Developed by: Committee on Patient Safety and Education
Original Approval: October 18, 2023
Patient safety is a top priority for ASA, and therefore ASA strongly opposes the criminalization of medical errors that are not due to reckless action. Despite remarkable advances in patient safety, errors occur in the practice of medicine, contributing to over 250,000 deaths per year in the United States before the COVID-19 pandemic.1 A robust safety culture is characterized by the intentional commitment to organizational learning from these events, emphasizing psychological safety and the value of event reporting.2 A Just Culture emphasizes that individuals should not be blamed for medical errors or adverse events that result from systematic design flaws, but also that individuals who are reckless must be held accountable. Any response to medical errors must employ the values of a healthy safety culture and reinforce a Just Culture. The criminalization of medical errors endangers these ideals and poses a major threat to patient safety.
According to the National Academy of Medicine, a medical error is defined as the “failure of a planned action to be completed as intended (i.e. error of execution), or the use of a wrong plan to achieve an aim (i.e., error of planning).”3 The Institute for Healthcare Improvement (IHI) defines medical error as “failures in processes of care,” whether or not they result in patient harm.4 In contrast to medical errors such as slips or lapses, violations are deliberate deviations from standard of care. While medical errors may not lead to adverse events, they must still be carefully analyzed to prevent future possible adverse events.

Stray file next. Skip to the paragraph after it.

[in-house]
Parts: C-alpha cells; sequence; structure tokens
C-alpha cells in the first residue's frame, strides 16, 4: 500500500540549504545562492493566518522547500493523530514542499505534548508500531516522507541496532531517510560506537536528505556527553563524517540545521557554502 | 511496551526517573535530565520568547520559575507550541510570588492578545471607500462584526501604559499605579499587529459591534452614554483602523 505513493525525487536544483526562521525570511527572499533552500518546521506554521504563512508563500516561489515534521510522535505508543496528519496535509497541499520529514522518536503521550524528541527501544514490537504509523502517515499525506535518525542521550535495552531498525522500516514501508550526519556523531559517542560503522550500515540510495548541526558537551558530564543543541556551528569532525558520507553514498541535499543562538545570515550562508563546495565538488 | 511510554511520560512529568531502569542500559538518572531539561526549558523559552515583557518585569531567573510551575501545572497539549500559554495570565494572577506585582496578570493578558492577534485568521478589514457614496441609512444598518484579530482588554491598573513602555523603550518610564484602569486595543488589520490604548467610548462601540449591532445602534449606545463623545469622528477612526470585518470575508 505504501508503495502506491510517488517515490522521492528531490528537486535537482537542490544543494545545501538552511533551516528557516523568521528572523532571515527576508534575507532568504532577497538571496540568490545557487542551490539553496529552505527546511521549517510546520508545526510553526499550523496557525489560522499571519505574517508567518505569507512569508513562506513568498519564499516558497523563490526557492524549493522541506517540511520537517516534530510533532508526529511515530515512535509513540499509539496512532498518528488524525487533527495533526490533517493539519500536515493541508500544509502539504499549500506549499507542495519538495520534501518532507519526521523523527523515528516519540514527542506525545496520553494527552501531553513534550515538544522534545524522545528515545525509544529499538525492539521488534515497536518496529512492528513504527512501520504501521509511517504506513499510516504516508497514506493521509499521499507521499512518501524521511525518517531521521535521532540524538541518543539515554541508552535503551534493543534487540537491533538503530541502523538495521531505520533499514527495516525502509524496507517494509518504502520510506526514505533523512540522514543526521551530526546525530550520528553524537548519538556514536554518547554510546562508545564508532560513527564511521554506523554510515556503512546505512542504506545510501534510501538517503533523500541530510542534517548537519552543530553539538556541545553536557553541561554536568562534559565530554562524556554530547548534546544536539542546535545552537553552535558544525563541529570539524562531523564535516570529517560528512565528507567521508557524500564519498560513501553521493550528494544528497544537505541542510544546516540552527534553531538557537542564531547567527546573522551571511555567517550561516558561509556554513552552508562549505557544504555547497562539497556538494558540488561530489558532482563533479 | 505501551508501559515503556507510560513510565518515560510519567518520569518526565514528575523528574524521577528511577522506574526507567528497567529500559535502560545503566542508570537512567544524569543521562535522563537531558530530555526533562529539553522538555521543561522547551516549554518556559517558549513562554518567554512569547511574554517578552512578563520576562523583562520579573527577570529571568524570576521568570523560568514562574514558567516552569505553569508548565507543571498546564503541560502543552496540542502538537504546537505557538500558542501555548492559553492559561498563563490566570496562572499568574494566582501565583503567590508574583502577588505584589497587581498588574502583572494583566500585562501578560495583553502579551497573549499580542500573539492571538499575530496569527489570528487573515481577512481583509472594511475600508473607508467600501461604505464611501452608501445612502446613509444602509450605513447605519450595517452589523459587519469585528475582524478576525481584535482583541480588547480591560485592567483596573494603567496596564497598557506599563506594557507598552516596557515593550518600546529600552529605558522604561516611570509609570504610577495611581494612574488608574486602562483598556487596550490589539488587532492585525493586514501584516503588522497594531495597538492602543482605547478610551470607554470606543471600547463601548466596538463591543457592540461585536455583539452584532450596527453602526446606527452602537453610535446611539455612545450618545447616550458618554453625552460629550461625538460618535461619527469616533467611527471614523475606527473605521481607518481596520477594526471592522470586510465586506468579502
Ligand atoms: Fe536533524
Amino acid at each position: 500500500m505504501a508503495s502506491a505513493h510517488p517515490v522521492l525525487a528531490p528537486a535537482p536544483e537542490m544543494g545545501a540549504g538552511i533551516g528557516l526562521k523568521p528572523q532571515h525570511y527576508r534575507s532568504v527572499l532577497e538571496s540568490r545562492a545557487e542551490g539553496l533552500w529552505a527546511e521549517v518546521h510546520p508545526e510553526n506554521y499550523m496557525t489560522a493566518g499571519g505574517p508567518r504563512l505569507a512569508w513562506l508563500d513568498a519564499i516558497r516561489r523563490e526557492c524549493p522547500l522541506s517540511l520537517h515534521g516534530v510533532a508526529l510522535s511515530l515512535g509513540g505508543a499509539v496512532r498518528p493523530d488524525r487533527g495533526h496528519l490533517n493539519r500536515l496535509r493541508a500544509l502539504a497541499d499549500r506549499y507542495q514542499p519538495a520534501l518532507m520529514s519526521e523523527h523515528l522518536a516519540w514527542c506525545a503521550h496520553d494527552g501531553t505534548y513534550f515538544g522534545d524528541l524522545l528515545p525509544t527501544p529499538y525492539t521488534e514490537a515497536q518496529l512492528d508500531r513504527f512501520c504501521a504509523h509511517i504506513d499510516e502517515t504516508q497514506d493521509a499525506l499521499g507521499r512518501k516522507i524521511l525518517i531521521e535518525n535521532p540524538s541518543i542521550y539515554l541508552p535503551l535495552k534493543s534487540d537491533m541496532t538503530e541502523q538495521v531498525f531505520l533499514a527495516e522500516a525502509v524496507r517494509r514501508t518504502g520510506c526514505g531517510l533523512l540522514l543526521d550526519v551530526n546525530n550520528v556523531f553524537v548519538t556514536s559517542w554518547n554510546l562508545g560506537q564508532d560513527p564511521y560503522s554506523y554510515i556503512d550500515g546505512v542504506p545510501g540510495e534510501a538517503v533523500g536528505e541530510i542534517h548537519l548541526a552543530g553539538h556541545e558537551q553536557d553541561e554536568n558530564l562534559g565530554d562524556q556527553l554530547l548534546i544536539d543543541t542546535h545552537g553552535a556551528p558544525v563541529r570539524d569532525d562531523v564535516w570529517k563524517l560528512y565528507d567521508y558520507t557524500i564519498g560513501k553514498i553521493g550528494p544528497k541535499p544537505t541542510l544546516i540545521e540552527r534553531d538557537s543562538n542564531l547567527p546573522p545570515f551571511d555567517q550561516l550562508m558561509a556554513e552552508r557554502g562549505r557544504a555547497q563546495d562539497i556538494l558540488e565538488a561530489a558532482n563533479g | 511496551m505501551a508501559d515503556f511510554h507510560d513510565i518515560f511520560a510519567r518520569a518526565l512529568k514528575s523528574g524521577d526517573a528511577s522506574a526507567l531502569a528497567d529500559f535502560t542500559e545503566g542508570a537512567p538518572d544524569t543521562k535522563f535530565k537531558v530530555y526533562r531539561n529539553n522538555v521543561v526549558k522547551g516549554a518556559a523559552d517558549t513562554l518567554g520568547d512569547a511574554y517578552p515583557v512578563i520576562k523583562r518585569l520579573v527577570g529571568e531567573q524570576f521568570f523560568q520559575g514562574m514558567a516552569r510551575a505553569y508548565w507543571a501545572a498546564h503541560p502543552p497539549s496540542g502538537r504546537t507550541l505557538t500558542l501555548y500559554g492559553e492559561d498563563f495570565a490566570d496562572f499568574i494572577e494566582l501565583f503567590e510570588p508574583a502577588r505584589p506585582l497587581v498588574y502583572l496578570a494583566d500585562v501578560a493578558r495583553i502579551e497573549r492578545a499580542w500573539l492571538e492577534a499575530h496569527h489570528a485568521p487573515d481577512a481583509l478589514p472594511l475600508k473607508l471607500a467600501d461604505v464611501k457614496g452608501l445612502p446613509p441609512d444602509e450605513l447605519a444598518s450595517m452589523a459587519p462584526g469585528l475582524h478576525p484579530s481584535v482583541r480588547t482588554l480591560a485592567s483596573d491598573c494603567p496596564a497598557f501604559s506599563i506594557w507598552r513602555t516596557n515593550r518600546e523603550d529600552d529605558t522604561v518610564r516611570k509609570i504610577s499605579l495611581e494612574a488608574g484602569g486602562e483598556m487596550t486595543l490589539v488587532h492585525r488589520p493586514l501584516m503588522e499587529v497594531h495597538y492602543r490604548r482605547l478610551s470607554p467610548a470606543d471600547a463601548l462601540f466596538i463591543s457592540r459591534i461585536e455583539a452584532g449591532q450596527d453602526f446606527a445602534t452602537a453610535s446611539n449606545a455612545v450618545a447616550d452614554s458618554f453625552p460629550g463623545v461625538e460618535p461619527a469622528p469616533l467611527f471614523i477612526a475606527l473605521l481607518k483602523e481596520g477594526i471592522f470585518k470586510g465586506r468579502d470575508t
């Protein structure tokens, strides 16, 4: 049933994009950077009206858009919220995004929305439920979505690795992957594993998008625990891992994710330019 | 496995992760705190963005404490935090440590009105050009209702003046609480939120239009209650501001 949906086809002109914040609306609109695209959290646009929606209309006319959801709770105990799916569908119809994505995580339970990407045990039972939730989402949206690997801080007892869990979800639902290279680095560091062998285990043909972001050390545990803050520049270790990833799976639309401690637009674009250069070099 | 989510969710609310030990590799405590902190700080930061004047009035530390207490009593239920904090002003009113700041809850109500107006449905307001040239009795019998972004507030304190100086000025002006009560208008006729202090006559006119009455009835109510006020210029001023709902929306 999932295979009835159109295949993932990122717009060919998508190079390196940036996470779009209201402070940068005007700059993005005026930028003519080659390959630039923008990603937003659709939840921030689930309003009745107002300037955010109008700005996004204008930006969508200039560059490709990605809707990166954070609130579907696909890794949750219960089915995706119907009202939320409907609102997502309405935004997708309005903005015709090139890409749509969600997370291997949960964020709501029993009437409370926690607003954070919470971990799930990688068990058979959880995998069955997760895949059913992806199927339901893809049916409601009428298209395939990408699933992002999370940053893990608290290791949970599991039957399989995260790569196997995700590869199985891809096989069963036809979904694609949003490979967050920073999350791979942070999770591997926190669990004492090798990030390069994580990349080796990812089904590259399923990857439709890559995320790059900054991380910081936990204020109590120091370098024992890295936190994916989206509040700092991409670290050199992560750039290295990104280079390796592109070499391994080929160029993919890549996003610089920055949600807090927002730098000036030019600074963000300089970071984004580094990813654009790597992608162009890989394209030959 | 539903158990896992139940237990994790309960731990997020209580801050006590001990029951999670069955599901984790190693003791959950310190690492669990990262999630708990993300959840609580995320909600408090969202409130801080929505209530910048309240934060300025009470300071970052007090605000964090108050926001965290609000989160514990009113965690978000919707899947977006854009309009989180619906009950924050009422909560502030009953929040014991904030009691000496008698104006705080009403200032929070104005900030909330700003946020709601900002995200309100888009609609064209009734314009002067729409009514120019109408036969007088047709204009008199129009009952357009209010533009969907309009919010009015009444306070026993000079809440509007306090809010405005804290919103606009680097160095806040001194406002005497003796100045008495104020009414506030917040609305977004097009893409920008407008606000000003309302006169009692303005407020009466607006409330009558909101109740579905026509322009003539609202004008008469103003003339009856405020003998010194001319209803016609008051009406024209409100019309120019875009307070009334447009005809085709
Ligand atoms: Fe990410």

The response to a medical error can include peer review, root-cause analysis and other forms of organizational learning, the tort system, complaints to the state licensing board, and the criminal justice system. In adverse event analysis, clinicians investigate the event through a protected process with a systematic lens and identify areas for improvement, either through education or addressing system flaws. Affected patients can seek redress for deficiencies in care through the tort system, or complaints can be made to the state licensing board. Rarely, recklessness may be of such sufficient degree as to warrant scrutiny from the criminal justice system.